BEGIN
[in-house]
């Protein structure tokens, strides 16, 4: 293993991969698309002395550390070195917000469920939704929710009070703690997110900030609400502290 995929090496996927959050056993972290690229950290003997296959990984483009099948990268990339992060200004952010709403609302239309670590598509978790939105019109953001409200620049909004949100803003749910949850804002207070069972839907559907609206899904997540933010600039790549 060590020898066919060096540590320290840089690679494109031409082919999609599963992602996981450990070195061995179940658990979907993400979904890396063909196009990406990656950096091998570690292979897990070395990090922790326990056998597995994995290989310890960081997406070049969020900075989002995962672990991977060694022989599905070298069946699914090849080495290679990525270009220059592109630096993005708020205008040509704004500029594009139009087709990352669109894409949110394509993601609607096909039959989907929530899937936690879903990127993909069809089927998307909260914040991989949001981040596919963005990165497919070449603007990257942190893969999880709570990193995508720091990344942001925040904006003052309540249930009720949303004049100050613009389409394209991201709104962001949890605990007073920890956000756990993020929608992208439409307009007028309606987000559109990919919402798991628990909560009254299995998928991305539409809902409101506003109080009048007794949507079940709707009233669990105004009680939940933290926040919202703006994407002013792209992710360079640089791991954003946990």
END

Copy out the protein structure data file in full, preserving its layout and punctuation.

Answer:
[in-house]
């Protein structure tokens, strides 16, 4: 293993991969698309002395550390070195917000469920939704929710009070703690997110900030609400502290 995929090496996927959050056993972290690229950290003997296959990984483009099948990268990339992060200004952010709403609302239309670590598509978790939105019109953001409200620049909004949100803003749910949850804002207070069972839907559907609206899904997540933010600039790549 060590020898066919060096540590320290840089690679494109031409082919999609599963992602996981450990070195061995179940658990979907993400979904890396063909196009990406990656950096091998570690292979897990070395990090922790326990056998597995994995290989310890960081997406070049969020900075989002995962672990991977060694022989599905070298069946699914090849080495290679990525270009220059592109630096993005708020205008040509704004500029594009139009087709990352669109894409949110394509993601609607096909039959989907929530899937936690879903990127993909069809089927998307909260914040991989949001981040596919963005990165497919070449603007990257942190893969999880709570990193995508720091990344942001925040904006003052309540249930009720949303004049100050613009389409394209991201709104962001949890605990007073920890956000756990993020929608992208439409307009007028309606987000559109990919919402798991628990909560009254299995998928991305539409809902409101506003109080009048007794949507079940709707009233669990105004009680939940933290926040919202703006994407002013792209992710360079640089791991954003946990």